A while back, a resident of the nursing home where I work thanked me for helping her with something. “Sure thing,” I replied. “They don’t pay me to stand around looking grumpy, you know.”
The resident laughed, and I added, “I am pretty good at it, though. If being a grump were a paying profession, I’d be the best in my field.”
“Don’t say that,” said the resident, suddenly serious. “You’re too hard on yourself.”
I briefly considered explaining my tendency toward self-deprecating humor, but decided against it for two reasons. First, I had other people to assist. Second, the resident is in her nineties and can’t even remember my name, so an explanation didn’t seem worth the effort.
I like to make people laugh, and put-downs are an easy form of humor. Since other people are hurt by mockery, I mock myself. I don’t think there’s any harm in that. Heck, some of the people whom I admire most, including family members, poke fun at themselves all the time.
However, if I’m honest with myself, some small part of my self-deprecation is a response to low self-esteem. Poking fun at myself allows me to point out some of my own faults before anyone else gets the chance. It’s a way of telling others, “Look, I know I have problems. You don’t have to tell me. I already know.”
Low self-esteem seems to run in the family. Many of my relatives on both sides have struggled to maintain a sense of self-worth. Fortunately, however little a person might esteem or value himself, he can choose to respect himself. Self-esteem depends on mood or circumstances, but self-respect is a choice.
Self-respect is a powerful weapon for overcoming life’s obstacles. (Specifically, self-respect is a sharp katana blazing with purple flames… according to the movies, anyway.) I may not be able to wish away feelings of low self-worth, but I try to maintain self-respect in my day-to-day life.
How am I trying to maintain self-respect? Well, I’m glad I asked.
I’m trying to keep my home neat and clean.
In this chaotic, broken mess of a world, my home is the only place over which I have complete control. When I allow it to become cluttered or dirty, I feel like I’m losing what little respectability and self-discipline I have. I may sometimes feel like a mess, but I can at least make sure my immediate surroundings aren’t messy.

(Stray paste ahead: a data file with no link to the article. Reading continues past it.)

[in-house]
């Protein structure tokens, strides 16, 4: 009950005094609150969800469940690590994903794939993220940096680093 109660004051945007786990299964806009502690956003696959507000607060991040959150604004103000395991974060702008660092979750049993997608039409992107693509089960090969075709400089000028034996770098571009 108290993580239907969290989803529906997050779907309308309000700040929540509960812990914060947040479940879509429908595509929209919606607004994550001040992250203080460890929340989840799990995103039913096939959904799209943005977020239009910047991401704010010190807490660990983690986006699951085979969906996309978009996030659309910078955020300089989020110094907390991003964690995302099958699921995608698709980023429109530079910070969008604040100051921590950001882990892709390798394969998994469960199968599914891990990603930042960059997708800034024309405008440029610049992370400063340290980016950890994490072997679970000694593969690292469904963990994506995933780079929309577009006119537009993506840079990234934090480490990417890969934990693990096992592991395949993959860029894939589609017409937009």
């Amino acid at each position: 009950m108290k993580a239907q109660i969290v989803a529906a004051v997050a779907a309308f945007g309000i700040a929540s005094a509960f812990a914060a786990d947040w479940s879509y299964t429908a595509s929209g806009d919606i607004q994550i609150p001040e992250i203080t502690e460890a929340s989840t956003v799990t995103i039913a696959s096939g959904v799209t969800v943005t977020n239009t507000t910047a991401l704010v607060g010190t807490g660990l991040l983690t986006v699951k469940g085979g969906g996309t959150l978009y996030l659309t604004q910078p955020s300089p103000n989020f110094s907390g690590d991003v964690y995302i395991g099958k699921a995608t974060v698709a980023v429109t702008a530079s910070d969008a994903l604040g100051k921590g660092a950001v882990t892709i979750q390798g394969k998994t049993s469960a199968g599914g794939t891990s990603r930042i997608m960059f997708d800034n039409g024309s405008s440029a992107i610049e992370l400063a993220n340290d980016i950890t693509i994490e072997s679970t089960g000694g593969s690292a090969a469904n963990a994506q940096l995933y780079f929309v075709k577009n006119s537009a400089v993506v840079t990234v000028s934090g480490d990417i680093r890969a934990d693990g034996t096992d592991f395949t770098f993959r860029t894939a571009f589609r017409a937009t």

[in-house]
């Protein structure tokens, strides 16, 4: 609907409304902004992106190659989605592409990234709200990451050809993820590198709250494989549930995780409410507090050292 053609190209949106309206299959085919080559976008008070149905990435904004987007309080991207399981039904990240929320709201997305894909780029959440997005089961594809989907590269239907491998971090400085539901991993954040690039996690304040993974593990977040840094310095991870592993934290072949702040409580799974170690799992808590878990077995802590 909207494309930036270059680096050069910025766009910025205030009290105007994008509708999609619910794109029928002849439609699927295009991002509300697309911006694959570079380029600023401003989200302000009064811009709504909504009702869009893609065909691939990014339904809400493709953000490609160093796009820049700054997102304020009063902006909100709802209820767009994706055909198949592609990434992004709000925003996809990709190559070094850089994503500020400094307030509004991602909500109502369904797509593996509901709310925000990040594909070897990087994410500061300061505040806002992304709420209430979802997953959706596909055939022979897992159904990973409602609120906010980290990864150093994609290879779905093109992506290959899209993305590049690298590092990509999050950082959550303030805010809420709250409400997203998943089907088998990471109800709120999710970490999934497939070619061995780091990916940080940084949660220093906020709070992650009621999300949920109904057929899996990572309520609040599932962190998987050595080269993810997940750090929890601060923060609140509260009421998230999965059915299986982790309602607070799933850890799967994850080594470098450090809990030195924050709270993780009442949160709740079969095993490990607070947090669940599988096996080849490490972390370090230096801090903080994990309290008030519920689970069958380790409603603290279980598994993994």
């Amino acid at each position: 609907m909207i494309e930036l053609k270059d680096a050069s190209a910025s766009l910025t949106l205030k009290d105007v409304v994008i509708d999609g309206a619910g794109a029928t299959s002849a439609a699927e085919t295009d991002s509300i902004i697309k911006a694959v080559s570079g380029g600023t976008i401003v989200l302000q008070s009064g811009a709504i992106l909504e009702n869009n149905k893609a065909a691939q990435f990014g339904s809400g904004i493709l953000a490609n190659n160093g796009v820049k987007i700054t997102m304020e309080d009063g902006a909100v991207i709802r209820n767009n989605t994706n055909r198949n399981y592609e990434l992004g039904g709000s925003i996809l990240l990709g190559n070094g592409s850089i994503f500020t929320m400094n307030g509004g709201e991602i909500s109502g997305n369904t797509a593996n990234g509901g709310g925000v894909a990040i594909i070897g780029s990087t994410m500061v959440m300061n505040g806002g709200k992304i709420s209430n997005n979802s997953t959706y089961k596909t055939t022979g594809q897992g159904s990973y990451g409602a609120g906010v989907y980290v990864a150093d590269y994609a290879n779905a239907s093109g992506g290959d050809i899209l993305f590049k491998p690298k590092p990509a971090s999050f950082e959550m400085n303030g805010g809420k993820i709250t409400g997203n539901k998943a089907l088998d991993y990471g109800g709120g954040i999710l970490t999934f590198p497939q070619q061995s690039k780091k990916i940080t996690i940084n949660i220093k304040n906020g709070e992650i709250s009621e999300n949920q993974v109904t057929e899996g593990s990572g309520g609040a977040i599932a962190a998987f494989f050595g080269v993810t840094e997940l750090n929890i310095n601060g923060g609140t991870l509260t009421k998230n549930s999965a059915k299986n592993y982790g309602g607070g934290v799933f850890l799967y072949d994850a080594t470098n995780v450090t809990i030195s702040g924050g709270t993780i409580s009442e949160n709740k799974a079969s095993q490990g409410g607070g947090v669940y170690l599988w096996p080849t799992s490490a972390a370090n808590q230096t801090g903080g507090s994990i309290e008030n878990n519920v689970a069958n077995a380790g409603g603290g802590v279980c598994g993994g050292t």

Oddly enough, I’m not even slightly bothered by the messiness of other people. Their clutter is their concern. Only my own messes bother me. When I stay in other homes, or other people stay in mine, I’m satisfied to keep my own stuff neat. It’s only when I become untidy that my self-esteem plummets.
I’m trying to keep myself neat and clean.
This is pretty much the same principle as the one above, but applied to my person instead of my surroundings. I don’t wear elegant clothes or obsess over my appearance. However, I do wear clean clothes that fit, match, and have no obvious rips, holes, or stains. I try to look respectable, and to smell clean. Heck, I even shave occasionally. Neatness and cleanliness are basic virtues, but important ones for maintaining self-respect.
I feel lazy and slovenly when I stop caring about my appearance. Even when I feel like a failure, I sure as heck don’t want to look like one.
I’m trying not to blame myself for things that aren’t my fault.
I tend to blame myself when things go wrong. After all, I have to blame someone, and I feel guilty blaming other people. Thus, when my car breaks down, or someone steals a package I ordered, or a person at work is rude, I assume it’s somehow my fault. I could have avoided it, right? I could have done something better, and I should have done it. This assumption makes it awfully hard to stay positive. I make enough mistakes without blaming myself for everything else.
As I blunder onward, I’m trying to be more rational in acknowledging that stuff isn’t always my fault—or at least, it isn’t always all my fault. In one of the Harry Potter books, as Dumbledore confesses a terrible mistake, he admits it was “almost entirely my fault—I will not be so arrogant as to claim responsibility for the whole.” There’s a lesson there.
I’m trying not to procrastinate.
Putting off commitments and responsibilities leaves me feeling stressed and guilty. Completing them promptly gives me a warm feeling of satisfaction, and allows me to feel ever so slightly more in control of my life. I’m trying not to procrastinate. I’m not really succeeding—I didn’t know what I was going to write for this post, let alone start writing it, until the day before it was due—but I sure am trying.
I’m trying to balance work and rest.
I feel stressed and helpless when I’m too busy, and anxious and guilty when I’m not busy enough. Both extremes damage whatever self-esteem I have. It’s when I reach a healthy balance of work and rest that I feel like a respectable, well-adjusted human being.
Are my attempts to maintain self-respect working? I think so, though it doesn’t always feel like it. Fortunately, self-respect isn’t a feeling, but a choice. However my self-esteem may rise or fall, I choose to believe I’m a worthwhile human being, and to act like one.
(I don’t have a flaming katana yet, but I’m getting there.)